Revitalising urban heritage through adaptive re-use

This research project was a collaboration between UrbanGrowth NSW, Western Sydney University, Macquarie University and the University of Sydney.

This report examines successful cases of commercially sustainable re-use of heritage buildings and identified indicators/frameworks that have been used to value heritage, including market-led site and building valuations.

The research included methods that value heritage landscapes and ecologies, which have a significant impact on precinct commercial valuations.

Power Plants: Phytoremediation of Contaminated Land

This research project involves UrbanGrowth NSW Development Corporation working collaboratively with the University of Newcastle, the University of Technology Sydney, the University of New South Wales and Landcom.

This research project is applying phytoremediation techniques at White Bay Power Station through the design and planting of a series of remediation gardens. This project demonstrates how phytoremediation can be used to rehabilitate and restore balance to contaminated soil. It combines both innovative science with a unique activation opportunity.

A literature review of urban phytoremediation approaches has been completed, including international case studies and the design for the first garden which was planted in August 2018.

Valuing creative place making: development of a toolkit for public and private stakeholders

This project focuses on the ways that creative placemaking activities are linked to social and economic value, to demonstrate that these activities have direct or associated financial value for developers as well as local communities.

Landcom and the Hunter Central Coast Development Corporation are partnering with the University of Newcastle, Macquarie University and the University of Sydney to identify specific social and economic indicators that may be used to evaluate and value creative place-making as a valuable developmental tool in its own right.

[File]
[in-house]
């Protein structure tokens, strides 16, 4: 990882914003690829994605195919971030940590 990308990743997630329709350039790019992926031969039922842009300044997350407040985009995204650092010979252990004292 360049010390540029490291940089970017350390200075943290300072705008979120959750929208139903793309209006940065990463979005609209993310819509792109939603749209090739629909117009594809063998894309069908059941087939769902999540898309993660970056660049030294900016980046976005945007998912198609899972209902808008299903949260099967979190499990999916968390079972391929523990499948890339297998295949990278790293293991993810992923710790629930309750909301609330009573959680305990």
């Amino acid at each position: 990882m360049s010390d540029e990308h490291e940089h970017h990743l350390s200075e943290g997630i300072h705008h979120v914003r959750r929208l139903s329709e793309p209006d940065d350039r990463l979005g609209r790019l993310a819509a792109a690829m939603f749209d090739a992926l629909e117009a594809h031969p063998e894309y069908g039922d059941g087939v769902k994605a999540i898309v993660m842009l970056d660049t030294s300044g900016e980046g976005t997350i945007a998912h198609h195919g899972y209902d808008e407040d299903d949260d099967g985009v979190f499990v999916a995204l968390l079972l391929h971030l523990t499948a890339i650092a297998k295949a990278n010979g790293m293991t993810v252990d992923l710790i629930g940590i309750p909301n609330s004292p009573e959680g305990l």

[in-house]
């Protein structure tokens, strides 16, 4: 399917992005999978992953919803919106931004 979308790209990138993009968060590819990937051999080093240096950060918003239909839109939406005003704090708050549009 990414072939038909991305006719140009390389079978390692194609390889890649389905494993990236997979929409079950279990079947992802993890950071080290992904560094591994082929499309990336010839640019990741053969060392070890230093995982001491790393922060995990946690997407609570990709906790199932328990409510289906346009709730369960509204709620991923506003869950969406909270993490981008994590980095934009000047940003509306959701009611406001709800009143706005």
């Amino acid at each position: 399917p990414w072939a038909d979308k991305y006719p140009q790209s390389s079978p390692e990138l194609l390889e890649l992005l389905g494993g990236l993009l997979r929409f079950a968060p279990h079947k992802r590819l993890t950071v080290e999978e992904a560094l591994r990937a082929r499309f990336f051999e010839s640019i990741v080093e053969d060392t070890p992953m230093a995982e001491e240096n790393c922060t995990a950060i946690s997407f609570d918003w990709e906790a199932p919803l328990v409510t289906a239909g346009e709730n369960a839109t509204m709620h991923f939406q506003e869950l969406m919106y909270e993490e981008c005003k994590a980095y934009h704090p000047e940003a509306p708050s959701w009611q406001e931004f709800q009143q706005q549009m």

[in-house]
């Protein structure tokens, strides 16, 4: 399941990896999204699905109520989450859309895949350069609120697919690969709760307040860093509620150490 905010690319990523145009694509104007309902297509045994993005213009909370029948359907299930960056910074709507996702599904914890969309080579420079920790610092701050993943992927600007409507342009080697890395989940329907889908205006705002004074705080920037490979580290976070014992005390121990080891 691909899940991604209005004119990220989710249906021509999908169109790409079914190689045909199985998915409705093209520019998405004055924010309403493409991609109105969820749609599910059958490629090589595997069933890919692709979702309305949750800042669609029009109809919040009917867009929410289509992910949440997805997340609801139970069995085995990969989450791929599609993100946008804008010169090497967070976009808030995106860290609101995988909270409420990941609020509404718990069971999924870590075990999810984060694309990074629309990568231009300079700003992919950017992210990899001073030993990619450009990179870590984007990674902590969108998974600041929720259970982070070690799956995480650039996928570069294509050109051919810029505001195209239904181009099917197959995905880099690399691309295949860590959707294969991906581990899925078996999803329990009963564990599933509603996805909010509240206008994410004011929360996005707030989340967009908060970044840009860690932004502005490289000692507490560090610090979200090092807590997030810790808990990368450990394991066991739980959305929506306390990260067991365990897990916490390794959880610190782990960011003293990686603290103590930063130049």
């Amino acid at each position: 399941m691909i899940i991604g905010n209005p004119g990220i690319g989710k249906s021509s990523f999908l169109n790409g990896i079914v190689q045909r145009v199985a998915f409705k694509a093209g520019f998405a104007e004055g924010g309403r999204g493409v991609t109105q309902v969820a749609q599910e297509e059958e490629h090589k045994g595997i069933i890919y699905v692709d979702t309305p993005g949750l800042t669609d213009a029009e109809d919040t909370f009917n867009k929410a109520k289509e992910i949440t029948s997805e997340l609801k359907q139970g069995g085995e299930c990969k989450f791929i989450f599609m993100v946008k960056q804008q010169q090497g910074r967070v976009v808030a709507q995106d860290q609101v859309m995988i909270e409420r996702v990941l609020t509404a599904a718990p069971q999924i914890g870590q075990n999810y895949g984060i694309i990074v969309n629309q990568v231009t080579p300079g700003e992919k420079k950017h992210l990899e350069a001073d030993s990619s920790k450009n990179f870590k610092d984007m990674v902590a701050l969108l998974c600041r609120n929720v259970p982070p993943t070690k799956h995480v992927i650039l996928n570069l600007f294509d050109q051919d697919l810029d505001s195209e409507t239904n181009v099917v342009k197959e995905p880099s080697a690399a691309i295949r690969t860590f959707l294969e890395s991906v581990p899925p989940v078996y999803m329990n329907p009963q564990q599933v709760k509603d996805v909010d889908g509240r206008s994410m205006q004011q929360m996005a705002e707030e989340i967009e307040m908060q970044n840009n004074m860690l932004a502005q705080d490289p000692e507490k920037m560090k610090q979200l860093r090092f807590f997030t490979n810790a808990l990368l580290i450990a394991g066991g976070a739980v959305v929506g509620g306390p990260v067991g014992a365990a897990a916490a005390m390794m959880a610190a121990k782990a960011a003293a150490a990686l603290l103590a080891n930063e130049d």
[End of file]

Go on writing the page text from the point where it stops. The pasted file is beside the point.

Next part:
Community Engagement 4.0

Emerging technologies are transforming our communities, workplaces and cities. Such technology also has the opportunity to transform the way we engage around large urban transformation projects. That’s why Landcom and the UrbanGrowth NSW Development Corporation have partnered with the University of NSW, the University of Sydney, UDIA and Cox Architects to demonstrate public sector innovation through the use of Urban Pinboard as a community engagement tool. This project uses 3D modelling via the Urban Pinboard platform to assist in explaining planning concepts to the public.

From Suburban to Urban: Planning for the Delivery of Quality Open Space

A rapidly growing Sydney population will increasingly be accommodated in higher density areas. Provision of open spaces in those areas will have to be carefully considered because of limited availability and changing demographics and needs.

This partnership between Landcom, Government Architect NSW, Western Sydney University and the University of Technology Sydney is reviewing open space definitions and typologies, open space needs of and uses by public, open space provision guidelines and practices in planning in Australia and overseas. It also examines information on local and state policies and practices related to open space provision requirements in consultation with local and state planners. The project is developing a draft framework to be piloted through action case study research.

Translating Evidence to Support Planning Strategies for Healthier Higher Density Living